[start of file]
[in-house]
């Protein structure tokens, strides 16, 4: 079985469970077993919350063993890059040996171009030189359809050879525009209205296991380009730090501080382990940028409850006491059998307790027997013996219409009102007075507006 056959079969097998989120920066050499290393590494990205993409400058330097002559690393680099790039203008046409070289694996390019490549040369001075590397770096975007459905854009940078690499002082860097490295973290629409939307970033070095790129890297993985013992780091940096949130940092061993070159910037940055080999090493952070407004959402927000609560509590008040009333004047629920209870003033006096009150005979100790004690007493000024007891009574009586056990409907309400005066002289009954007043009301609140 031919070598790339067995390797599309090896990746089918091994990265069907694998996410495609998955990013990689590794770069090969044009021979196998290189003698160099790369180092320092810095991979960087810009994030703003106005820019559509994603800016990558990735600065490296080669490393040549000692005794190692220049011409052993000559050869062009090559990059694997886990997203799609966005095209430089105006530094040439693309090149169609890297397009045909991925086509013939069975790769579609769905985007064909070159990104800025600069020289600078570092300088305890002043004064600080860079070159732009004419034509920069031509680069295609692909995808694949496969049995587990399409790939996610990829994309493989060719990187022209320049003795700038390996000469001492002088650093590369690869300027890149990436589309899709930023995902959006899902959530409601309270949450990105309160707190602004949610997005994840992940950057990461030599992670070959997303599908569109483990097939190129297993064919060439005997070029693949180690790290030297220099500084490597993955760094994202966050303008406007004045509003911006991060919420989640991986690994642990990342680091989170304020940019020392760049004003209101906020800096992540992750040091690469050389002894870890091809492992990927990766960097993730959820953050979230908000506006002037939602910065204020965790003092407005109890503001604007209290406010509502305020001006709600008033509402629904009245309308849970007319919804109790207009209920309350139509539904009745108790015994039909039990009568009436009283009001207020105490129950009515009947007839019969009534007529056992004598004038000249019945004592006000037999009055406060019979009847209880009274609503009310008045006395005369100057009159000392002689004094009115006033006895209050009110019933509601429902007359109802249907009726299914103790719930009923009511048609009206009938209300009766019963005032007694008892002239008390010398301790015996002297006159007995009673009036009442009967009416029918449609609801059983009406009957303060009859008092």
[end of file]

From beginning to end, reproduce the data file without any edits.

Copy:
[in-house]
């Protein structure tokens, strides 16, 4: 079985469970077993919350063993890059040996171009030189359809050879525009209205296991380009730090501080382990940028409850006491059998307790027997013996219409009102007075507006 056959079969097998989120920066050499290393590494990205993409400058330097002559690393680099790039203008046409070289694996390019490549040369001075590397770096975007459905854009940078690499002082860097490295973290629409939307970033070095790129890297993985013992780091940096949130940092061993070159910037940055080999090493952070407004959402927000609560509590008040009333004047629920209870003033006096009150005979100790004690007493000024007891009574009586056990409907309400005066002289009954007043009301609140 031919070598790339067995390797599309090896990746089918091994990265069907694998996410495609998955990013990689590794770069090969044009021979196998290189003698160099790369180092320092810095991979960087810009994030703003106005820019559509994603800016990558990735600065490296080669490393040549000692005794190692220049011409052993000559050869062009090559990059694997886990997203799609966005095209430089105006530094040439693309090149169609890297397009045909991925086509013939069975790769579609769905985007064909070159990104800025600069020289600078570092300088305890002043004064600080860079070159732009004419034509920069031509680069295609692909995808694949496969049995587990399409790939996610990829994309493989060719990187022209320049003795700038390996000469001492002088650093590369690869300027890149990436589309899709930023995902959006899902959530409601309270949450990105309160707190602004949610997005994840992940950057990461030599992670070959997303599908569109483990097939190129297993064919060439005997070029693949180690790290030297220099500084490597993955760094994202966050303008406007004045509003911006991060919420989640991986690994642990990342680091989170304020940019020392760049004003209101906020800096992540992750040091690469050389002894870890091809492992990927990766960097993730959820953050979230908000506006002037939602910065204020965790003092407005109890503001604007209290406010509502305020001006709600008033509402629904009245309308849970007319919804109790207009209920309350139509539904009745108790015994039909039990009568009436009283009001207020105490129950009515009947007839019969009534007529056992004598004038000249019945004592006000037999009055406060019979009847209880009274609503009310008045006395005369100057009159000392002689004094009115006033006895209050009110019933509601429902007359109802249907009726299914103790719930009923009511048609009206009938209300009766019963005032007694008892002239008390010398301790015996002297006159007995009673009036009442009967009416029918449609609801059983009406009957303060009859008092």